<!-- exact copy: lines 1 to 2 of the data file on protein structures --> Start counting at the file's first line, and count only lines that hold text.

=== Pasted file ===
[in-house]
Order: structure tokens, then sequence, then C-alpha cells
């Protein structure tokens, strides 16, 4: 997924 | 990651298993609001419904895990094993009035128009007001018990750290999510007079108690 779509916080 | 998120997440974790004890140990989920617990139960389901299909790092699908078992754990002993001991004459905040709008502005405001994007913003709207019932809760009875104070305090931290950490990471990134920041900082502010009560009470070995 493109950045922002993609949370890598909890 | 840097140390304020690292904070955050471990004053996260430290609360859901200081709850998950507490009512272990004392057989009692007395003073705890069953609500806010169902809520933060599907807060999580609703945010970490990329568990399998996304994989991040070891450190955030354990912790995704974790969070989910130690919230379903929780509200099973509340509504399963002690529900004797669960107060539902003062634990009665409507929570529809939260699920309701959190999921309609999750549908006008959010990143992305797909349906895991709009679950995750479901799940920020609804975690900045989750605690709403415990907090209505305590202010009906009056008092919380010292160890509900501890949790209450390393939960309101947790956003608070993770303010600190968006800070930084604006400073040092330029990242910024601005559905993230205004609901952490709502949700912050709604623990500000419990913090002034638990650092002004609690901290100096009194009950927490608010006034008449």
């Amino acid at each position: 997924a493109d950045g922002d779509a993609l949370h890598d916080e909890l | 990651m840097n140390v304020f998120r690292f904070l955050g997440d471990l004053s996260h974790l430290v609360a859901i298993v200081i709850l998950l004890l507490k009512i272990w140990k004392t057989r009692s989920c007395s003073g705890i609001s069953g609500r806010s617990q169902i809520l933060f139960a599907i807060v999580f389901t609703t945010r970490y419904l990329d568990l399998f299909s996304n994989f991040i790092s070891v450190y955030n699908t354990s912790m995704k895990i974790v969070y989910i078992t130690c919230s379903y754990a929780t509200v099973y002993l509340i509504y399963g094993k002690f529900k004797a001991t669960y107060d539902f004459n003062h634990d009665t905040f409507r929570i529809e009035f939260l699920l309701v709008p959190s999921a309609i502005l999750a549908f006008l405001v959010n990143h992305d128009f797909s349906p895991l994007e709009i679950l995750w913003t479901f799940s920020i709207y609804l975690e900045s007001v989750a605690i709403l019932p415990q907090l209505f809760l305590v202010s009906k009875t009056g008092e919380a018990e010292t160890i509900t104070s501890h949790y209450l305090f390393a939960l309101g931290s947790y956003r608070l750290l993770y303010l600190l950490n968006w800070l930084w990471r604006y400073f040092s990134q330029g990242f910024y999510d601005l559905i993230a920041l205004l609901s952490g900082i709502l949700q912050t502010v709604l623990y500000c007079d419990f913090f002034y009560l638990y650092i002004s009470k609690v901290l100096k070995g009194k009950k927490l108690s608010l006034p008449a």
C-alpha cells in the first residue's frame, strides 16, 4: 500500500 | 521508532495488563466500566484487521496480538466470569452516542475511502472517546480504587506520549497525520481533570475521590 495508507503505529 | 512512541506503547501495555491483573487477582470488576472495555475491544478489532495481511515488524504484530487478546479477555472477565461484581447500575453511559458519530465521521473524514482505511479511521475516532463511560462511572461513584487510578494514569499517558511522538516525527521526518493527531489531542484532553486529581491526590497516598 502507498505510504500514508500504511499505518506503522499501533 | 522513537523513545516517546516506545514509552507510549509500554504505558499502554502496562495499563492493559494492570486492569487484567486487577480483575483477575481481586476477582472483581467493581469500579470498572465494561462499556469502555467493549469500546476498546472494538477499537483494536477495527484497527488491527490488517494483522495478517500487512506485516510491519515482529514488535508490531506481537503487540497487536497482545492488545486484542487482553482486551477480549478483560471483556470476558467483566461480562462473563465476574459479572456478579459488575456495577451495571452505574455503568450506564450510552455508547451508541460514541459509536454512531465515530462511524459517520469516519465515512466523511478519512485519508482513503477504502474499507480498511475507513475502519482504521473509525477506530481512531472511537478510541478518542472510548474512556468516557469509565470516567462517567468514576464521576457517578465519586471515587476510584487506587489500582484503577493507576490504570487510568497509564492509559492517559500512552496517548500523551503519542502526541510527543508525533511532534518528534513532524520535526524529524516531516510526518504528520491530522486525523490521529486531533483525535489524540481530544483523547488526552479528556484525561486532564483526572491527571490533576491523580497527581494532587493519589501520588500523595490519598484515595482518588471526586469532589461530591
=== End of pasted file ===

[in-house]
Order: structure tokens, then sequence, then C-alpha cells